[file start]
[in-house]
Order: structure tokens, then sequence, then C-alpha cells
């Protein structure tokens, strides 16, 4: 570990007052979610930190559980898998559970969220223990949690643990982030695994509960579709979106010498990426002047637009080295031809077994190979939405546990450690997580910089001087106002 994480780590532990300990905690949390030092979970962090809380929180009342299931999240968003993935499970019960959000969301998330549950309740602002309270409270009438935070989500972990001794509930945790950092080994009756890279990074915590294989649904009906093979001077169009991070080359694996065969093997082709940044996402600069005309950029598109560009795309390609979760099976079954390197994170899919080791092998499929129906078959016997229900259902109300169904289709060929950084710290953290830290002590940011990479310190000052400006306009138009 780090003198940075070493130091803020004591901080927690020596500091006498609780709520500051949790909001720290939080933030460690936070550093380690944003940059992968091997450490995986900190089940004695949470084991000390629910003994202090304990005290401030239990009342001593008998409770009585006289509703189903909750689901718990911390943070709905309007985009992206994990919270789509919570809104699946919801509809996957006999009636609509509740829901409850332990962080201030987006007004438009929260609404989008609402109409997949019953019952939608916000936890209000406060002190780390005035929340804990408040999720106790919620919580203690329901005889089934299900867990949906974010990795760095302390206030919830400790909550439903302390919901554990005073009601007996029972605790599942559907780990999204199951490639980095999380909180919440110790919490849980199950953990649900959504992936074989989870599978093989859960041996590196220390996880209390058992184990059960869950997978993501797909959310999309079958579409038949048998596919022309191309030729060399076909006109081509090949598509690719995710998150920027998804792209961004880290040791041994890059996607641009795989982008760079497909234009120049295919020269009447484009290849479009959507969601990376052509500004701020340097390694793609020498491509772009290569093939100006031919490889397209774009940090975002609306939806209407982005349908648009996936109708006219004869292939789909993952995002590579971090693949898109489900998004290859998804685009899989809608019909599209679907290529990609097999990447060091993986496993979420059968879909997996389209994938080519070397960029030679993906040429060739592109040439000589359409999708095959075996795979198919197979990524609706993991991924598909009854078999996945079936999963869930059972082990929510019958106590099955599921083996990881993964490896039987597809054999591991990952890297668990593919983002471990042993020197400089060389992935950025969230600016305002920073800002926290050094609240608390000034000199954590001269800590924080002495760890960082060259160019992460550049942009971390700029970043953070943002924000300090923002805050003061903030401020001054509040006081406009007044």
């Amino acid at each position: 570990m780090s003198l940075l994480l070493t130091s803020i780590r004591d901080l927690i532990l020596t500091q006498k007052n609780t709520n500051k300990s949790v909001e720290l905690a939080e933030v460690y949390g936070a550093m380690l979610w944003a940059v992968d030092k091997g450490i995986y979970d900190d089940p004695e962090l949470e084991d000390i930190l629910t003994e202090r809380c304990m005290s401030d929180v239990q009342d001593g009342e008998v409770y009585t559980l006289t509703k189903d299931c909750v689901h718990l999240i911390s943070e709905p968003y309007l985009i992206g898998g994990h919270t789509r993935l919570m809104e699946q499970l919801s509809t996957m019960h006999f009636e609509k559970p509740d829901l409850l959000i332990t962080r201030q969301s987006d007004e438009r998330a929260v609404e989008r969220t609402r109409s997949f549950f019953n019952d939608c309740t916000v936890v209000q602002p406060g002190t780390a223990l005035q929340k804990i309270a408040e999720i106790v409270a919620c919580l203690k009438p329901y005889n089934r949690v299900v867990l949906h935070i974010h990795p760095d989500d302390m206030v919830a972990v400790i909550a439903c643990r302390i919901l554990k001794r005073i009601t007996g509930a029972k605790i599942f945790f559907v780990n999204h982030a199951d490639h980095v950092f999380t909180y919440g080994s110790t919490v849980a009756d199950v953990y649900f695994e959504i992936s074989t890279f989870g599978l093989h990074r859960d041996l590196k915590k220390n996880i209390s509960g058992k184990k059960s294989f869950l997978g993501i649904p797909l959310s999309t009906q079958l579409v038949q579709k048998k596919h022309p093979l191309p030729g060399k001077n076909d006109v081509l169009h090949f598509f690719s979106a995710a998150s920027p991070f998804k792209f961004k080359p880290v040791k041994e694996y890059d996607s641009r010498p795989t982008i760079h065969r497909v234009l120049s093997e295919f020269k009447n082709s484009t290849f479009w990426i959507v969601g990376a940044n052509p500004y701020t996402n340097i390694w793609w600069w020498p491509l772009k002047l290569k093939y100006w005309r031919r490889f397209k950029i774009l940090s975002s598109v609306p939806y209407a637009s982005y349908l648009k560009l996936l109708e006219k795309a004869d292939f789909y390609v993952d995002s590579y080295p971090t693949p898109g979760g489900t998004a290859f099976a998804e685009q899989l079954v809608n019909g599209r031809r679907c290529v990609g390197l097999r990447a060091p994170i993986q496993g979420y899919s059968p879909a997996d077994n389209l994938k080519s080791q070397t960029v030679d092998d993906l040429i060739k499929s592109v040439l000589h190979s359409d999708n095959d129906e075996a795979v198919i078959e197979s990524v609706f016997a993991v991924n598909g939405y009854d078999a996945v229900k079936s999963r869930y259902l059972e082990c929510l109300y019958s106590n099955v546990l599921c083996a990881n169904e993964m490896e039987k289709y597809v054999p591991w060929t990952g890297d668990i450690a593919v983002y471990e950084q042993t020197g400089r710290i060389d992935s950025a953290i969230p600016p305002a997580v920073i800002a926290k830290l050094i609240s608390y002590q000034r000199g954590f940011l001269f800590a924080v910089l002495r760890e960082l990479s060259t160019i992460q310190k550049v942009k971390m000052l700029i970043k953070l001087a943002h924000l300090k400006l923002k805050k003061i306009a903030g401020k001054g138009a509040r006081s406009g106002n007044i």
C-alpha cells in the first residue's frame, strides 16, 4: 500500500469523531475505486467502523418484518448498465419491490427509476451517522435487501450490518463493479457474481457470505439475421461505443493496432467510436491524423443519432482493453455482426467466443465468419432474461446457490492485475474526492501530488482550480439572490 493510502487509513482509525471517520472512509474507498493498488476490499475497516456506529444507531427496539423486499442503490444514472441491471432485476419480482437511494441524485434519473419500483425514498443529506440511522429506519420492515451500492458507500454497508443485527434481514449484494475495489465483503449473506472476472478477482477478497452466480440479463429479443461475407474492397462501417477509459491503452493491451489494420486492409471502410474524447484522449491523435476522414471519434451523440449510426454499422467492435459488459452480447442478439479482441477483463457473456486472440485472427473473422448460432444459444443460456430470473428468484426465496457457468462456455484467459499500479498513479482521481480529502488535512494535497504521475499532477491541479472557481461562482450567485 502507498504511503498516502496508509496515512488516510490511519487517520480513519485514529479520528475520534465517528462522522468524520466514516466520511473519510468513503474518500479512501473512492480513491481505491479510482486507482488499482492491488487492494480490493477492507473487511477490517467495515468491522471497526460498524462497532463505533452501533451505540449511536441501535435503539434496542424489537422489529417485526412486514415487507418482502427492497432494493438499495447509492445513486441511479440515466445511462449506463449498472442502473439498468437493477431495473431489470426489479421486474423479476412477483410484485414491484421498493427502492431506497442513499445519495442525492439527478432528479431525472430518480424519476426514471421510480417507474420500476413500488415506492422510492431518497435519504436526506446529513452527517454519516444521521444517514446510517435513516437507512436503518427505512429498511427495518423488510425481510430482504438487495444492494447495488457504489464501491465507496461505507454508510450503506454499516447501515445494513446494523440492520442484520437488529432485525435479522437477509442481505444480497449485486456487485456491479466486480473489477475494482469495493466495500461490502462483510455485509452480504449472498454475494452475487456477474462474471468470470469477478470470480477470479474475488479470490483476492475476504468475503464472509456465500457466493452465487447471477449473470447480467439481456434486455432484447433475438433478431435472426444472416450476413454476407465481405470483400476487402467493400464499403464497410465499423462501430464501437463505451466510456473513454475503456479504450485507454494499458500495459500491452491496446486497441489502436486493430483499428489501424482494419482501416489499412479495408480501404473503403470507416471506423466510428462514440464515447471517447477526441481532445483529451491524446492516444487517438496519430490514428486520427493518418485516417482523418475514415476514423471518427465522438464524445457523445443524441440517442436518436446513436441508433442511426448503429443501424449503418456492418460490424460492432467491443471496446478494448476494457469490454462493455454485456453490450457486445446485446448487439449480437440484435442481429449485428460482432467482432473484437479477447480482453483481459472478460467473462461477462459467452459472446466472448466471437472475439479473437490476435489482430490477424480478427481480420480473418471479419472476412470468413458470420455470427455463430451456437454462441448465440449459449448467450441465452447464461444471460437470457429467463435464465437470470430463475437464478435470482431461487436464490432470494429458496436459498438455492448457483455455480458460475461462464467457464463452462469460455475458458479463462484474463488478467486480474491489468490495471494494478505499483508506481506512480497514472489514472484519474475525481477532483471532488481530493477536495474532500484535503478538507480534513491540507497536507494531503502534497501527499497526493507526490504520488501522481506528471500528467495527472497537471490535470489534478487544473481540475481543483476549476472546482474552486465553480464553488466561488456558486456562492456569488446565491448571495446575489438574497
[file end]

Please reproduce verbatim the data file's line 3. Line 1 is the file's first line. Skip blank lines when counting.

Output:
């Protein structure tokens, strides 16, 4: 570990007052979610930190559980898998559970969220223990949690643990982030695994509960579709979106010498990426002047637009080295031809077994190979939405546990450690997580910089001087106002 994480780590532990300990905690949390030092979970962090809380929180009342299931999240968003993935499970019960959000969301998330549950309740602002309270409270009438935070989500972990001794509930945790950092080994009756890279990074915590294989649904009906093979001077169009991070080359694996065969093997082709940044996402600069005309950029598109560009795309390609979760099976079954390197994170899919080791092998499929129906078959016997229900259902109300169904289709060929950084710290953290830290002590940011990479310190000052400006306009138009 780090003198940075070493130091803020004591901080927690020596500091006498609780709520500051949790909001720290939080933030460690936070550093380690944003940059992968091997450490995986900190089940004695949470084991000390629910003994202090304990005290401030239990009342001593008998409770009585006289509703189903909750689901718990911390943070709905309007985009992206994990919270789509919570809104699946919801509809996957006999009636609509509740829901409850332990962080201030987006007004438009929260609404989008609402109409997949019953019952939608916000936890209000406060002190780390005035929340804990408040999720106790919620919580203690329901005889089934299900867990949906974010990795760095302390206030919830400790909550439903302390919901554990005073009601007996029972605790599942559907780990999204199951490639980095999380909180919440110790919490849980199950953990649900959504992936074989989870599978093989859960041996590196220390996880209390058992184990059960869950997978993501797909959310999309079958579409038949048998596919022309191309030729060399076909006109081509090949598509690719995710998150920027998804792209961004880290040791041994890059996607641009795989982008760079497909234009120049295919020269009447484009290849479009959507969601990376052509500004701020340097390694793609020498491509772009290569093939100006031919490889397209774009940090975002609306939806209407982005349908648009996936109708006219004869292939789909993952995002590579971090693949898109489900998004290859998804685009899989809608019909599209679907290529990609097999990447060091993986496993979420059968879909997996389209994938080519070397960029030679993906040429060739592109040439000589359409999708095959075996795979198919197979990524609706993991991924598909009854078999996945079936999963869930059972082990929510019958106590099955599921083996990881993964490896039987597809054999591991990952890297668990593919983002471990042993020197400089060389992935950025969230600016305002920073800002926290050094609240608390000034000199954590001269800590924080002495760890960082060259160019992460550049942009971390700029970043953070943002924000300090923002805050003061903030401020001054509040006081406009007044």